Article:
General M. G. Vallejo was born in Monterey, upper California, July, 1808, being the eighth of thirteen children. He was educated at the college there, and entered the military service at the age of sixteen, as a cadet and private secretary to Governor Arguello. Being rapidly promoted, he reached the rank of Brigadier-General in 1840. In 1829, as Lieutenant commanding, he was placed in charge of the Northern Department, which included all the country to the north of Santa Cruz, having his headquarters at the Presidio of San Francisco; in which capacity he remained until 1837, exercising, until 1835, both civil and military functions for the section north of San José, when, at his own suggestion, Governor Figueroa ordered an election of civil officers for the Partido or District of San Francisco, whose seat of government or cabeza should be at the Mission of Delores; which was duly carried into execution, and dates the foundation of the first organization of the character at such important point.
In the fall of 1829, soon after assuming command of his department, a man by the name of Solis inaugurated a revolutionary movement against Gov. Echandea, chiefly because the latter preferred to reside at San Diego, instead of at the capital, Monterey. Vallejo was importuned to join the revolutionists, and upon refusing, was confined in the calaboose at Monterey, from which he shortly managed to escape by sea; joined the Governor’s forces at San Diego, and met the insurgents near Santa Barbara, where Solis was defeated.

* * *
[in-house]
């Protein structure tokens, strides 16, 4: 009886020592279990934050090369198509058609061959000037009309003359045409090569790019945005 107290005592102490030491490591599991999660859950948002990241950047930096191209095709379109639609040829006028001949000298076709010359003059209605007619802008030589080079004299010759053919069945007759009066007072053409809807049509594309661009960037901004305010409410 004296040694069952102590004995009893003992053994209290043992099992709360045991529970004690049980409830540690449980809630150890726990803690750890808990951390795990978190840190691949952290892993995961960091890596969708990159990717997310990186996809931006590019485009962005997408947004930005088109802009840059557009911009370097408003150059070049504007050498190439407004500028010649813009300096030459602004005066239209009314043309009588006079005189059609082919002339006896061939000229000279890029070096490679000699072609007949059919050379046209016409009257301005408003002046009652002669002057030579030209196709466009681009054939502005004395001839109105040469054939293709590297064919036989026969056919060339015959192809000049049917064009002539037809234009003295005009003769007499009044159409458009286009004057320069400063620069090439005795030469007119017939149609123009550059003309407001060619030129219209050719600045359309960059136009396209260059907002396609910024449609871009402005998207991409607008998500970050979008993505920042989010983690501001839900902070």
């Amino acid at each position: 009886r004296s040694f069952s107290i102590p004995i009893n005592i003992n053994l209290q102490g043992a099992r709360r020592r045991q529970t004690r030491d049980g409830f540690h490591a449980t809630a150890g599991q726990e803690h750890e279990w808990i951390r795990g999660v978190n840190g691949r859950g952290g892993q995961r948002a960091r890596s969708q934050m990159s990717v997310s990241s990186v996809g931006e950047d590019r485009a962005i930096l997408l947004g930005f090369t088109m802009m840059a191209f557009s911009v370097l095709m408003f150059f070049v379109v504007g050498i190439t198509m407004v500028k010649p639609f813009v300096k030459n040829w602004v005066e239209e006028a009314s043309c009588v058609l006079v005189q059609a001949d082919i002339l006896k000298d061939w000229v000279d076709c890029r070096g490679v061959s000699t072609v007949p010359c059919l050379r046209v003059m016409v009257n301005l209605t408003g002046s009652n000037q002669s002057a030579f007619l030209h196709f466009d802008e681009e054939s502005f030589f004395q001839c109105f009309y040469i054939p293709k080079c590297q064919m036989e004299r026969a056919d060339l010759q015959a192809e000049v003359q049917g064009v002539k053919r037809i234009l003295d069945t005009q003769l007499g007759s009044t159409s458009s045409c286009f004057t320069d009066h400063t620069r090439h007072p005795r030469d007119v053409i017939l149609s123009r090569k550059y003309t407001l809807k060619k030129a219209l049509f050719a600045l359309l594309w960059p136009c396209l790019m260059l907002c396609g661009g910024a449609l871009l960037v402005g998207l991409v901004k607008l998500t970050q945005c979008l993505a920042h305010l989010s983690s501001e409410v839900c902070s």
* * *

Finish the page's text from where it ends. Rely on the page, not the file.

In 1831, he was elected a member of the Territorial Deputation. At this period, Victoria was Governor, and had rendered himself obnoxious to the Californians by his arbitrary and cruel conduct. Vallejo having been selected by his fellow-deputies to prepare and present articles of impeachment against his Excellency, the latter, during a recess of the session, strove, by tendering him a superior commission and making other friendly overtures, to quash the indictment; but finding the young Lieutenant too true to his California countrymen, to accede to his propositions, he determined to arrest him and the others engaged in the proceedings. This precipitated a revolution in which Victoria was defeated in a battle fought at the Cauenga Pass, near Los Angeles; after which, the Governor was sent out of the country in an American vessel then lying in the port of San Diego.